I remember my eyes being glued to the notification on my computer. While I wanted to maintain a relaxed attitude, I was a ball of nerves and excitement as I opened an email from the competition panelists. Our team, the Frieda Consulting Council, was selected as a finalist! As I read the new set of instructions, my mindset shifted from apprehension to determination and focus. Our hard work had paid off – but now it was go time. Even as a group of friends, we were incredibly focused in preparation for the final presentation. We worked for hours straight without straying off task, even as we navigated disagreements about presentation techniques and various stressors leading to presentation day.

When the day came to present, I was so nervous, I still tripped over my words during final practice. I thought I would throw up while walking to my economics class that morning.

We were given 30 minutes during the presentation, 20 minutes to present and 10 for Q&A with the judges. Since most of my work stemmed from in-depth market research, I presented our solutions and costs and fielded questions from the panel. As the presentation ended, I felt confident with myself and our team. Regardless of the outcome, we had pulled everything together and developed a product we were proud of.

Ryan Mooney and the Frieda Consulting Council posing outside the Frieda Parker Residence Hall.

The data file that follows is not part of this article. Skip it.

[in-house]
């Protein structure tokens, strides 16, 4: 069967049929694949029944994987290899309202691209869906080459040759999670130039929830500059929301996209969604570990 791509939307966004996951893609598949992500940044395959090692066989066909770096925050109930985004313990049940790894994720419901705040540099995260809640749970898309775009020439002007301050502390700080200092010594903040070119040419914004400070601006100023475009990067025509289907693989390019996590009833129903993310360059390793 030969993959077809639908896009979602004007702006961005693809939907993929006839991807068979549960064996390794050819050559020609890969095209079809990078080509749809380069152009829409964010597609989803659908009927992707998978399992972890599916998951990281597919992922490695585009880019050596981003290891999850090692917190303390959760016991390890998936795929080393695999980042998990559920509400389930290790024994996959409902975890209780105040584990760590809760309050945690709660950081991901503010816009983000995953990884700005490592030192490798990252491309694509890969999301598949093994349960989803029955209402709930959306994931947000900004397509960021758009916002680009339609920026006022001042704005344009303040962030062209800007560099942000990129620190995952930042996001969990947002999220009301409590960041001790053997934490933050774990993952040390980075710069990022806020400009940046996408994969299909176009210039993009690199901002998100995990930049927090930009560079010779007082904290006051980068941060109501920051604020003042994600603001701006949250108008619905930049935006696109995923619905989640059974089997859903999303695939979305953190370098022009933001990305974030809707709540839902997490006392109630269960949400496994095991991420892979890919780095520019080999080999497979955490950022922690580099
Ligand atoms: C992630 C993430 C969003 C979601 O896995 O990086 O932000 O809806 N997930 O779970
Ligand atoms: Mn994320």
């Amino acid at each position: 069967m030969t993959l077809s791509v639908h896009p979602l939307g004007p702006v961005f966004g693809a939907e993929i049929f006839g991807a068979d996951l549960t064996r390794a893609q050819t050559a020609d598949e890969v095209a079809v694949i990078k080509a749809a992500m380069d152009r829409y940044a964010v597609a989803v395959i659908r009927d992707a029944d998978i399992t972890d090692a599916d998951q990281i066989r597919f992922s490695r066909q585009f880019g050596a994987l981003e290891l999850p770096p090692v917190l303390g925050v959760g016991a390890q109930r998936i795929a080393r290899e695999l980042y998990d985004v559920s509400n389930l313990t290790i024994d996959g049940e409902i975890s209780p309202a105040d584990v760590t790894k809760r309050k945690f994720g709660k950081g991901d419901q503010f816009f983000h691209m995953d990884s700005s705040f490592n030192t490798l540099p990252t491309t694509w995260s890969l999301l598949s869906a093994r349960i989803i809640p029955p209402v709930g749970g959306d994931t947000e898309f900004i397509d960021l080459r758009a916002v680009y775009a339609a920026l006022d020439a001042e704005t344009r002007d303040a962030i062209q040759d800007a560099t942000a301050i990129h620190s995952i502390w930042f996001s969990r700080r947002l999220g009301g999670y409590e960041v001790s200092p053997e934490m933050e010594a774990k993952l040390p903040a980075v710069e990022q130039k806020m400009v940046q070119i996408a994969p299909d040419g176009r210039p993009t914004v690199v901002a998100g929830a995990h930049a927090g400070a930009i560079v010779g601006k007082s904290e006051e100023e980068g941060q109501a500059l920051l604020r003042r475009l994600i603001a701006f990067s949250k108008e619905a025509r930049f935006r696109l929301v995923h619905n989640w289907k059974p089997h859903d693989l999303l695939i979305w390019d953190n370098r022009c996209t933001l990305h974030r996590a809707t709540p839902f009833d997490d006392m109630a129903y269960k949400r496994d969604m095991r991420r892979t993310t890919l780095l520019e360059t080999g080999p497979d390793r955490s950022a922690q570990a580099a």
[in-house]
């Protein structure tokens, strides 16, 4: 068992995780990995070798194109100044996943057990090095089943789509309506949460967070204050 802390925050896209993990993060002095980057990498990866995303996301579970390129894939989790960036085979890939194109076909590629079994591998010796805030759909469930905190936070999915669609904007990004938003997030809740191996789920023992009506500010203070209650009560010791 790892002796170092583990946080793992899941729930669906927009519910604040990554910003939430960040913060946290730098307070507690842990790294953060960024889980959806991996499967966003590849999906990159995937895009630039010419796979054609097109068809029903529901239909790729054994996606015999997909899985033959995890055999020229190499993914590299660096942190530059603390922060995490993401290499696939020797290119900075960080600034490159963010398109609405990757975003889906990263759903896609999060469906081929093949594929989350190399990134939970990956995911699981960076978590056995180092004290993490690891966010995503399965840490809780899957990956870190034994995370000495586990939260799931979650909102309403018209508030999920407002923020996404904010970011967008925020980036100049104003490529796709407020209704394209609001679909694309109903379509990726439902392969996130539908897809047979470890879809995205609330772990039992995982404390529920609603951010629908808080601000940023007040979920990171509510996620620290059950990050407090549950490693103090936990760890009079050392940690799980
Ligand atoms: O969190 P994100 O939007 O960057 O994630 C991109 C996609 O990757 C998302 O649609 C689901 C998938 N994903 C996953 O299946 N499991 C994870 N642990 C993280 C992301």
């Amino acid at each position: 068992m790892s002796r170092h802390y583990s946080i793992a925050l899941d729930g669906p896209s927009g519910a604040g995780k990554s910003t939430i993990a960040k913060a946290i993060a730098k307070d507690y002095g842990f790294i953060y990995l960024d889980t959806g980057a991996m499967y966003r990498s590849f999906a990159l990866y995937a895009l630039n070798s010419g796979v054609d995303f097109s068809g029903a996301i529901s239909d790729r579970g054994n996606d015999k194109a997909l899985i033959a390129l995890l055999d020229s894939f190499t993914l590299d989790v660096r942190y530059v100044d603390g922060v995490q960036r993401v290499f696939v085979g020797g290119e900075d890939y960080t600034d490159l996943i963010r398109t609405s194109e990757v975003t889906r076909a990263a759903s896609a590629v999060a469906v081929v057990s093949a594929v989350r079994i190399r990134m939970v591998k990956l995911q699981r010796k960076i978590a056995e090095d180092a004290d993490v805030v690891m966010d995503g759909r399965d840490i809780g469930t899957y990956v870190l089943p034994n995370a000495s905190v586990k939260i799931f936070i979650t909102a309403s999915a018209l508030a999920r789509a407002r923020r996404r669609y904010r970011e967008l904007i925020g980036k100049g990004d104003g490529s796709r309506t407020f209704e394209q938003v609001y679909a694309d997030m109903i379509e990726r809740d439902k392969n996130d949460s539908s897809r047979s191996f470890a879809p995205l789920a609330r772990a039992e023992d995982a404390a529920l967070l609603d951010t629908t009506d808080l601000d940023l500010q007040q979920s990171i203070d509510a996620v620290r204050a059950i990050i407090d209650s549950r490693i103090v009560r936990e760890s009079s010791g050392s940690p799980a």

The Frieda Consulting Council, posing outside our residence hall. Sharing this experience with my friends was an unforgettable highlight.

When they announced the winners, they announced second place first. When it wasn’t us, I accepted that we had finished in third. We hoped for second place, at least, though being a finalist had given us more experience. Then it came time to name the winner – The Frieda Consulting Council. I couldn’t believe it – we had won! The looks on our faces really must have been something, and our excitement couldn’t be contained, even at a business professional event!

I knew winning was possible, but I never expected we would take home first place. Our team of freshmen, most of whom, including me, had never done a case competition.

The teams we competed against had far more experience, which made the honor and distinction that much more exciting.

This experience with Endress + Hauser gave us a chance to accomplish a goal, especially during the times when the pressure felt unmanageable. We dove head-first into an industry we had no previous experience with, which was a huge learning curve. I’ve learned that it’s powerful to push oneself and feel uncomfortable. I wouldn’t have gained such a meaningful personal and professional experience if I stayed in my comfort zone.

I encourage every student to take advantage of case competitions while at Purdue. Challenge yourself, take a risk. Regardless of the outcome, you’ll learn so much – just like I did!

Headshot of Ryan Mooney

Ryan Mooney is a freshman from Bloomington, Indiana, studying Integrated Business and Engineering. As a student, Ryan is involved as a member of Larsen Leaders Academy, the National Society of Sales Engineers (NSEE), and the Outreach Team Leader for Vertically Integrated Projects FAA/Drone Team, working with local companies to incorporate drone technology into their daily operations.